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Richard STRAUSS (1864-1949)
All’ mein’ Gedanken Op. 21/1 [1:20]
Nachtgang Op. 29/3 [3:13]
Du meines Herzens Krönelein, Op. 21/2 [2:43]
Allerseelen, Op. 10/8 [3:42]
Ständchen, Op. 17/ 2 [3:01] Pyotr Il’yich TCHAIKOVSKY(1840-1893)
From: Six chantes Op. 65 (1888) [11:33]
Sérénade: Où vas-tu, soufflé d’aurore [2:20]
Sérénade: J’aime dans le rayon [4:05]
Rondel [1:58] Richard WAGNER (1813-1883)
Wesendonck Lieder (1857/8) [24:07] Arnold SCHOENBERG (1874-1951)
From: Brettl-Lieder (1901) [20:23]
Der genügsame Liebhaber [3:24]
Einfältiges Lied [2:17]
Arie aus dem Spiegel von Arcadien [4:18] Encores: Richard STRAUSS
Zueignung Op. 10/1 [2:12] Georges BIZET (1838-1875)
Habanera from “Carmen” [5:16]
Jessye Norman (soprano) James Levine (piano)
rec. live 6 August, 1991, Groβes Festspielhaus, Salzburg. ORFEO C926161B [79:57]
This recital was one of sixteen Jessye Norman gave at the Salzburg Festival, recorded when she was in her absolute prime, her voice lustrous and even throughout its impressive range. It also demonstrates her extraordinary versatility – including a facility for humour which is too often overlooked by critics when appraising this deeply thoughtful and committed artist.
That sense of fun is transmitted via her delivery of a Norman concert favourite and the most unusual items here: a selection of six songs from Schoenberg’s “Brettl-Lieder” They were written by the young and struggling composer for cabaret performance and hardly typical either musically or temperamentally of what we tend to think of as his oeuvre but undoubtedly good fun, the perfect vehicle for Norman to shake off any suggestion of the staidness which some find in her singing and demeanour. She slides, swoops, yowls and pouts deliciously to convey the often louche, satirical and sentimental content. She lightens her tone and lets rip; my only regret is that the absence of texts means that non-German speakers will be left guessing the details. (Interestingly, the last song is set to lyrics by Emanuel Schikaneder, Mozart’s librettist for “Die Zauberflöte”. Background information and summaries for some of them can be looked up online on the AllMusic website.)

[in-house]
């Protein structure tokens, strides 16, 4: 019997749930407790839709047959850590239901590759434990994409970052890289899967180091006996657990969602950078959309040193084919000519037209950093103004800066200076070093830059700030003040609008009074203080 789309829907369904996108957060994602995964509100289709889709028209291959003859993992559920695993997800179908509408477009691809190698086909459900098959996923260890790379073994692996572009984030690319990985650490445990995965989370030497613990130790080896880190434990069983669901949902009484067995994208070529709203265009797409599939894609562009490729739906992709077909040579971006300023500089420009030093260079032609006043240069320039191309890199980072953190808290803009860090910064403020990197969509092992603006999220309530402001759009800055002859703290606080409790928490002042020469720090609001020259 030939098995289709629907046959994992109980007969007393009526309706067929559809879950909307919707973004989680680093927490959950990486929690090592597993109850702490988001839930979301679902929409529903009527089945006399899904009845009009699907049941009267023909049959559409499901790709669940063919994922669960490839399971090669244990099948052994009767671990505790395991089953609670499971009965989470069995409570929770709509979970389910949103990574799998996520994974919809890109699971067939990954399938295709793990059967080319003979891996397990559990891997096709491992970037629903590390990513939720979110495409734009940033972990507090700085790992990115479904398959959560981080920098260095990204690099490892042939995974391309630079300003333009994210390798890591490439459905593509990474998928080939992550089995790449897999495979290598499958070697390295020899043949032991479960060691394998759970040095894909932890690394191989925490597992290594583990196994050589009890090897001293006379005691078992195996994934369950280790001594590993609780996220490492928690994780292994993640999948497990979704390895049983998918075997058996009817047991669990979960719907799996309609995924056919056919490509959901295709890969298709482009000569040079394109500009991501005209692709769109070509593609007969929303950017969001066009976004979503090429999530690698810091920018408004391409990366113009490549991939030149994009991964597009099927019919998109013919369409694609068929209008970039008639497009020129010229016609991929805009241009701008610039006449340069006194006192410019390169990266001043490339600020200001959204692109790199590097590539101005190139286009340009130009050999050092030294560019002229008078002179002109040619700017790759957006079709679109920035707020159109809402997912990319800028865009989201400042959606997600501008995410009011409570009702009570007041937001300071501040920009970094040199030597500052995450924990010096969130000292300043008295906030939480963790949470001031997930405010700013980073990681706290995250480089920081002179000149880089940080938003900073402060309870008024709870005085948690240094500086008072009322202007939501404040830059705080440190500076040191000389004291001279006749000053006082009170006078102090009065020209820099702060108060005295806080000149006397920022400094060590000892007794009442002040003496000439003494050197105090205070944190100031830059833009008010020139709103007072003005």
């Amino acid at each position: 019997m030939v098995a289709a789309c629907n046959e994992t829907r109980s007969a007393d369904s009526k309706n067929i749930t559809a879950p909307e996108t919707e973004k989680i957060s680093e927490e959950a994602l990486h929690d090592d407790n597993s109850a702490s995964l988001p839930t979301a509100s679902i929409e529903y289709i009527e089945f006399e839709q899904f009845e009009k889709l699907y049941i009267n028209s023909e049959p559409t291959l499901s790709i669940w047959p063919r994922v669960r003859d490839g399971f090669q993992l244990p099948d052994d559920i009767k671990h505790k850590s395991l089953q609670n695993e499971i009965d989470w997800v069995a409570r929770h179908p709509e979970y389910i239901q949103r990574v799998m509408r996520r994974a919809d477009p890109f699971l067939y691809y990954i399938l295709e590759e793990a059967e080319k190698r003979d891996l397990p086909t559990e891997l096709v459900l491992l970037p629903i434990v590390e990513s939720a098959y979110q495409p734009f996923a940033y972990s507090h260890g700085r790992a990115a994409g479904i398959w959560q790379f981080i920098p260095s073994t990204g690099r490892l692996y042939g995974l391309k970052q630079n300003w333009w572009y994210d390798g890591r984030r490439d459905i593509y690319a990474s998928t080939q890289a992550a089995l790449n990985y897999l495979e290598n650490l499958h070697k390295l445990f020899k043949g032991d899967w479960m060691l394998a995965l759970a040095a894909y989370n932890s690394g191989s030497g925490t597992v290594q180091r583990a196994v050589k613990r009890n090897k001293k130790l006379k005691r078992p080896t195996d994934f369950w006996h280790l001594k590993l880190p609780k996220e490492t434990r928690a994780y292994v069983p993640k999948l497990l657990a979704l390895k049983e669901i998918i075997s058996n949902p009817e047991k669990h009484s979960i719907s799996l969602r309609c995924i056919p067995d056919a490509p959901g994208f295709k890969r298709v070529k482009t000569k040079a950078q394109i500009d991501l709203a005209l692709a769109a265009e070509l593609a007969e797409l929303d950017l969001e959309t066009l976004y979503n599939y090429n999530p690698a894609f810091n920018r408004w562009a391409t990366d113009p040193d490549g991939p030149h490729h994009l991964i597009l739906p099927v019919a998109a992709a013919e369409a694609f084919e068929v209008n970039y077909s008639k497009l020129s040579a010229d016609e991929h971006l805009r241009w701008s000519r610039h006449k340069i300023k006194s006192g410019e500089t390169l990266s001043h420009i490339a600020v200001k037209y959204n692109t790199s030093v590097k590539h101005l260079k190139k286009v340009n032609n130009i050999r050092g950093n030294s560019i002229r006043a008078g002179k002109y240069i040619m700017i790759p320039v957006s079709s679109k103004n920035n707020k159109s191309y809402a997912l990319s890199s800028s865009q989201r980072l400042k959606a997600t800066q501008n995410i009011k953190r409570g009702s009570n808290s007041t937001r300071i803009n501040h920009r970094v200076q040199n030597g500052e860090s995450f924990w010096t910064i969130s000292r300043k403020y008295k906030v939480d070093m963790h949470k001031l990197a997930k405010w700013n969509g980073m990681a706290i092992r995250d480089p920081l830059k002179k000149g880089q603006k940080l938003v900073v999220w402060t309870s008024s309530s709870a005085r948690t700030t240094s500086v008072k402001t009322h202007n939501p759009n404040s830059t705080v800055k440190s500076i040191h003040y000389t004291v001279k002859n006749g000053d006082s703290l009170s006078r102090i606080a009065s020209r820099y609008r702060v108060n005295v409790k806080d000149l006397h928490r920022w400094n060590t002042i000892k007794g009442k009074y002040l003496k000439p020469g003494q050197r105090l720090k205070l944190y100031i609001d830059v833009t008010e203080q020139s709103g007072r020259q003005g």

However, for many listeners, the Brettl-Lieder will be no more than a pleasant diversion; the prize items will be Strauss’ songs and Wagner’s “Wesendonck Lieder”. The four songs from Tchaikovsky’s “Six chantes” are delightful but perhaps ultimately lesser music. Apart from their intrinsic charm they do, however, provide the opportunity to hear Norman’s lovely French diction and once again showcases her ability to lighten her voice to convey Gallic insouciance; after all, she made a great success of singing the lead roles in Offenbach’s operettas. The Strauss and Wagner Lieder are treated to rich, powerful performances; her big, weighty delivery is matched by the dynamism of Levine’s pianism. Norman deliberately imparts a more burnished quality to her voice; her reserves of breath seem endless, her top A is secure and poised, and her legato is silky.
There are two encores: Strauss’ rightly celebrated “Zueignung” is rendered magisterially but I confess that as much I thoroughly enjoyed the rest of this Liederabend, I find the exceptionally slow tempo of the “Habanera” grotesquely protracted, for all that it permits Norman to exploit that famous long-breathed quality and her smoky, seductive timbre. The audience appears to love it; maybe you had to be there.
The sound is exemplary, as is Levine’s accompaniment; he is as gifted a pianist as he is a conductor and makes the perfect partner here. Some inconsiderate coughing mars a few tracks, especially at the beginning of “Träume”. The only applause is at the end of each section of songs, as is the welcome custom.